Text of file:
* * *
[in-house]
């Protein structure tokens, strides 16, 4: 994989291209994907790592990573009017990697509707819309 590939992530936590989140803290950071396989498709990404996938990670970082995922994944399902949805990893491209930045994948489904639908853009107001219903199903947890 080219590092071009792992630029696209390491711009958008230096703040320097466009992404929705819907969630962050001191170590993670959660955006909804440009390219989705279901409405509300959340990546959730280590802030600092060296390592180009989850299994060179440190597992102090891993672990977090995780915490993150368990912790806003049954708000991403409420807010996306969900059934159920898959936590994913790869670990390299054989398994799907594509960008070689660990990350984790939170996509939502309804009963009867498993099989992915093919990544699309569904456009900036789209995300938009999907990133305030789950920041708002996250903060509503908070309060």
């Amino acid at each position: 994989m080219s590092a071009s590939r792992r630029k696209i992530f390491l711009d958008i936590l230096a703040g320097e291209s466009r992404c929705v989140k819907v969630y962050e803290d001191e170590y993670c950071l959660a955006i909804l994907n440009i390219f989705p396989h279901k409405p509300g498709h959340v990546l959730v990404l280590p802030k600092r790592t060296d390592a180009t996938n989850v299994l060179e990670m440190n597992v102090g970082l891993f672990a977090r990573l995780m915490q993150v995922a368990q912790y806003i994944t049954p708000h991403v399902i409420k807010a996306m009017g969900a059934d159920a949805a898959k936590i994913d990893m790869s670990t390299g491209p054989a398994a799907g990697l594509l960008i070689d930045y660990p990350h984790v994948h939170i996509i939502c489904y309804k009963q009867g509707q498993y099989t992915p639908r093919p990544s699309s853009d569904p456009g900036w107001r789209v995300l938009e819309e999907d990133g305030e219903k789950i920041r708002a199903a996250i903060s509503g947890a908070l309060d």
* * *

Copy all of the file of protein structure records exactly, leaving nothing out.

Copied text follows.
[in-house]
């Protein structure tokens, strides 16, 4: 994989291209994907790592990573009017990697509707819309 590939992530936590989140803290950071396989498709990404996938990670970082995922994944399902949805990893491209930045994948489904639908853009107001219903199903947890 080219590092071009792992630029696209390491711009958008230096703040320097466009992404929705819907969630962050001191170590993670959660955006909804440009390219989705279901409405509300959340990546959730280590802030600092060296390592180009989850299994060179440190597992102090891993672990977090995780915490993150368990912790806003049954708000991403409420807010996306969900059934159920898959936590994913790869670990390299054989398994799907594509960008070689660990990350984790939170996509939502309804009963009867498993099989992915093919990544699309569904456009900036789209995300938009999907990133305030789950920041708002996250903060509503908070309060």
């Amino acid at each position: 994989m080219s590092a071009s590939r792992r630029k696209i992530f390491l711009d958008i936590l230096a703040g320097e291209s466009r992404c929705v989140k819907v969630y962050e803290d001191e170590y993670c950071l959660a955006i909804l994907n440009i390219f989705p396989h279901k409405p509300g498709h959340v990546l959730v990404l280590p802030k600092r790592t060296d390592a180009t996938n989850v299994l060179e990670m440190n597992v102090g970082l891993f672990a977090r990573l995780m915490q993150v995922a368990q912790y806003i994944t049954p708000h991403v399902i409420k807010a996306m009017g969900a059934d159920a949805a898959k936590i994913d990893m790869s670990t390299g491209p054989a398994a799907g990697l594509l960008i070689d930045y660990p990350h984790v994948h939170i996509i939502c489904y309804k009963q009867g509707q498993y099989t992915p639908r093919p990544s699309s853009d569904p456009g900036w107001r789209v995300l938009e819309e999907d990133g305030e219903k789950i920041r708002a199903a996250i903060s509503g947890a908070l309060d």